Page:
Lessons Learned Bullets
on p.21. 
Approach and Scope
The purpose of this report is to facilitate learning. This report gives on-the-ground perspectives of key events. Lessons Learned Bullets are insights fromparticipants. Discussion and Analysis modules set the stage for dialog on firesafety improvement.This report focuses on the fire entrapments occurring on Monday, 12September 2011. The Regional Forester delegated a team to review thisincident and share the story through a Facilitated Learning Analysis. The teamdecided to increase the scope of this report to include the close calls thatoccurred on Saturday, 10 September 2011.
 
 3
Table of Contents.
 
Pagami Creek Fire Entrapments — ................................... 1
 
Facilitated Learning Analysis ............................................ 1
 
Executive Summary............................................................ 2
 
Table of Contents............................................................... 3
 
Story of the Entrapments: Monday, 12 September 2011 . 6
 
About the Story .................................................................................. 6
 
Background Information.................................................................... 6
 
12 September — Monday on the Lakes ........................................... 6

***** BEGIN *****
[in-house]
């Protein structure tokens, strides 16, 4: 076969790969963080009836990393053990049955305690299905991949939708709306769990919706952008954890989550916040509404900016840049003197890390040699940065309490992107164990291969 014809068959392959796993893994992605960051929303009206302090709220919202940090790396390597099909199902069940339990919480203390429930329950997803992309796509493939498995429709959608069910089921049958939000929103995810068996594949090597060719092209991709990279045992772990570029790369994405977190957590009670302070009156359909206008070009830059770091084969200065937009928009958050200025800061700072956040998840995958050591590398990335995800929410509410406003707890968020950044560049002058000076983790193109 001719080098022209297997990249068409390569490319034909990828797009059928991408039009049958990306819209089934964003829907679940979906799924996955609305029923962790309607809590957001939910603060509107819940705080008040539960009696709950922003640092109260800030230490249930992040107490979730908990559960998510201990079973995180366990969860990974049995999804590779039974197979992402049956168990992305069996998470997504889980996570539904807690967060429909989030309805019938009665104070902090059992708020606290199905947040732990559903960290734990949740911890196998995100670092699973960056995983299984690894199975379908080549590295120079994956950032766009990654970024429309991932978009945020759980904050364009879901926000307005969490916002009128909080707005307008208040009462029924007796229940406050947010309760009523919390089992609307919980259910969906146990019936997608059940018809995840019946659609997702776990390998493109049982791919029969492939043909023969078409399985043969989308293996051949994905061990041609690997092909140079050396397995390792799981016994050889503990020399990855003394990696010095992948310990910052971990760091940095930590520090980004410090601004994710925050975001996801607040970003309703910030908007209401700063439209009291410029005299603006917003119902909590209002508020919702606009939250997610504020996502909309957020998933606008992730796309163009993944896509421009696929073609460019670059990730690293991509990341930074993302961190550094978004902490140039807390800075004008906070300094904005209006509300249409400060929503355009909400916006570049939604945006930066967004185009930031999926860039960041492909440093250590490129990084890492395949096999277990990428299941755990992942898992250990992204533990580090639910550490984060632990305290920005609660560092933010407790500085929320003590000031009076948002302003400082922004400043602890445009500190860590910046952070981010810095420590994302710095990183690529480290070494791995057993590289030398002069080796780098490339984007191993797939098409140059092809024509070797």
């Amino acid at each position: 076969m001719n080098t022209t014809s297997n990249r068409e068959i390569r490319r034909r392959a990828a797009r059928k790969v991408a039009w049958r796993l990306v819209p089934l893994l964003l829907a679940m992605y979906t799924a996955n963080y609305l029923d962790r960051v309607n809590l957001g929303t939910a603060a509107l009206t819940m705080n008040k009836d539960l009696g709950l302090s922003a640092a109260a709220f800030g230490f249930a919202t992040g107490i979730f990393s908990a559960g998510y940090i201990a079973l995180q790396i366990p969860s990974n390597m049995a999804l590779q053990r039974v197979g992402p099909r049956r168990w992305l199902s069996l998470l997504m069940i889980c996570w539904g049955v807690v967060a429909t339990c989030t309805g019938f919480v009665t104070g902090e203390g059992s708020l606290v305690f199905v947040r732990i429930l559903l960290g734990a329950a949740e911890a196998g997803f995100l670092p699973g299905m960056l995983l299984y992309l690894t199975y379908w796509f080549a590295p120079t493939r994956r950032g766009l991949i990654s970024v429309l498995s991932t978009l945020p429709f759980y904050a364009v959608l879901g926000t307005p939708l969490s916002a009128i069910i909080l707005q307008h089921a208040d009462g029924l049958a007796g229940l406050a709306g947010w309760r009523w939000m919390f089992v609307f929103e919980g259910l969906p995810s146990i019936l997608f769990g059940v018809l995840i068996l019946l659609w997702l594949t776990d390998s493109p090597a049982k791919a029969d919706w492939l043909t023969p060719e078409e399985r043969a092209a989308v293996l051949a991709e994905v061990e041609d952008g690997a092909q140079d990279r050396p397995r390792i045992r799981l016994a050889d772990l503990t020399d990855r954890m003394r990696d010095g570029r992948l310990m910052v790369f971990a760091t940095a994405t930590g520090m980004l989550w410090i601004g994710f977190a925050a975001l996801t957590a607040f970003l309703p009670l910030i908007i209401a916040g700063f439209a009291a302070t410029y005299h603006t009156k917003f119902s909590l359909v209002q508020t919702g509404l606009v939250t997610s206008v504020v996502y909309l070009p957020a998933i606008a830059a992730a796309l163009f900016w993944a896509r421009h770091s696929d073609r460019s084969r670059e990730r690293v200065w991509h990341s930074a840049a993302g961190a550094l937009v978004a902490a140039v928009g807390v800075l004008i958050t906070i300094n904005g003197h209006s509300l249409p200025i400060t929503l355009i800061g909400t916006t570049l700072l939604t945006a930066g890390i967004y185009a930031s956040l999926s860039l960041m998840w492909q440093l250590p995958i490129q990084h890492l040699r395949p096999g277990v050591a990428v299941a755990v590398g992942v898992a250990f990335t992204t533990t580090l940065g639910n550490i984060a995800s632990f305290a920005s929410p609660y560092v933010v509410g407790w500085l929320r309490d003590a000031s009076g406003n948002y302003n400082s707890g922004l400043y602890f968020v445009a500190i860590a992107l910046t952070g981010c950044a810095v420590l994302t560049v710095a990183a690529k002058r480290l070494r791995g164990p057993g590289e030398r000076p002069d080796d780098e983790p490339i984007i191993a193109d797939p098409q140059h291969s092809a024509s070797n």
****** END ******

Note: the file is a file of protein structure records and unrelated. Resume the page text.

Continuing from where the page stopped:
Where Next? ..................................................................................... 12
 
12 September — Monday at the Incident Command Post ........... 13
 
Story of the Close Calls: Saturday, 10 September 2011 16
 
9 September Friday ..................................................................... 16
 
10 September — Saturday at ICP ................................................... 16
 
10 September — Saturday On the Lakes ....................................... 17
 
11 September — Sunday, Clearing Lakes ..................................... 19
 
Lessons Learned Bullets ................................................. 21
 
Direct Lessons from Field Personnel ............................................. 21
 
Direct Lessons from Administrators .............................................. 21
 
Other Considerations....................................................................... 23
 
Discussion and Analysis ................................................. 24
 
Fire Prediction .................................................................................. 24
 
Knowing What the Fire’s Doing ...................................................... 24
 
ICS and The Public Safety Program ............................................... 26
 
Communications—Radio Issues .................................................... 28
 
Communications—Social Aspects ................................................. 28
 
Learning about Learning ................................................................. 30
 
Lakes as Safety Zones?................................................................... 31
 
Were the Shelter Deployments Necessary? Why That’s TheWrong Question ................................................................................ 32
 
FLA Team Members ......................................................... 33